A Complementary Sensor Approach to Reverse Engineering

[+] Author and Article Information
C. Bradley, V. Chan

Dept. of Mechanical Engineering, University of Victoria, Canada

J. Manuf. Sci. Eng 123(1), 74-82 (Feb 01, 2000) (9 pages) doi:10.1115/1.1349556 History: Received July 01, 1999; Revised February 01, 2000
Copyright © 2001 by ASME
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Grahic Jump Location
Examples of part topologies more suited to digitization by touch probe
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Photographs of the two sensors employed in the complementary system (a) A 3D laser digitizer collecting data from an object’s surface (b) A touch probe digitizing the physical edges present on an object
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The laser line being traversed over the object’s surface—digitization extends beyond the discrete patch boundaries
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Cloud data from an object composed of several quadric surface patches—the data is unformatted preventing the application of image processing operators
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Comparison between laser range sensor and touch probe for defining physical edges (a) imprecise edge definition achieved with the laser range sensor (b) precise location of the patch boundary using the touch probe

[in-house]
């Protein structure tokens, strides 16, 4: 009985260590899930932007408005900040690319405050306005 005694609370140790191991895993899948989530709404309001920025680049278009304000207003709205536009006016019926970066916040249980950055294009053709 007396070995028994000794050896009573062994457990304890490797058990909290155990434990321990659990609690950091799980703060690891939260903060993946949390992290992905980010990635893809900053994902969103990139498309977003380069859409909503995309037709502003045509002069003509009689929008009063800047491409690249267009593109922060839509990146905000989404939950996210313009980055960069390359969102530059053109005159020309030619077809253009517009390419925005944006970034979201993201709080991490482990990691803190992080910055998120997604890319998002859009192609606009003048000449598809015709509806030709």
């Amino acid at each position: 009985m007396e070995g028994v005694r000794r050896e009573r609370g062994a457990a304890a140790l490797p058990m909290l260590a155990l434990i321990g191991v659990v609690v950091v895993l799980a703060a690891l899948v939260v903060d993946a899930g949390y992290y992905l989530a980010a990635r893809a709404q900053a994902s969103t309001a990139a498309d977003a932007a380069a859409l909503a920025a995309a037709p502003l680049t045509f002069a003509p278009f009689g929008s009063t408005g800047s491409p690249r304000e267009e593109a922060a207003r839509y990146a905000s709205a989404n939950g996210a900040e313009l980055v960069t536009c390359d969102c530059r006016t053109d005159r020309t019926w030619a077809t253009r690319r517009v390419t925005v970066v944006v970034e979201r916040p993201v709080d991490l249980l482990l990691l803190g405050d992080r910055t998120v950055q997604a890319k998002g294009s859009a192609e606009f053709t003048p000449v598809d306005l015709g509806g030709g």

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Inter-connection of the major components in the dual sensor system
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Flowchart illustrating the digitization and data modeling process
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Calibration of the sensors to the CMM coordinate system (a) referencing of the laser to the coordinate system datum point (b) calibration of the laser sensor viewing angle (c) referencing of the touch probe to the coordinate system datum point
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Creation of a surface patch from four bounding B-spline curves
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Photograph of the test object showing the surface patches and boundaries
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The data sets collected from the test object (a) the laser sensor cloud data captured from four viewing angles (b) the boundaries fitted with B-spline curve networks
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The final B-spline surface patch fitted to the cloud data from the object’s side




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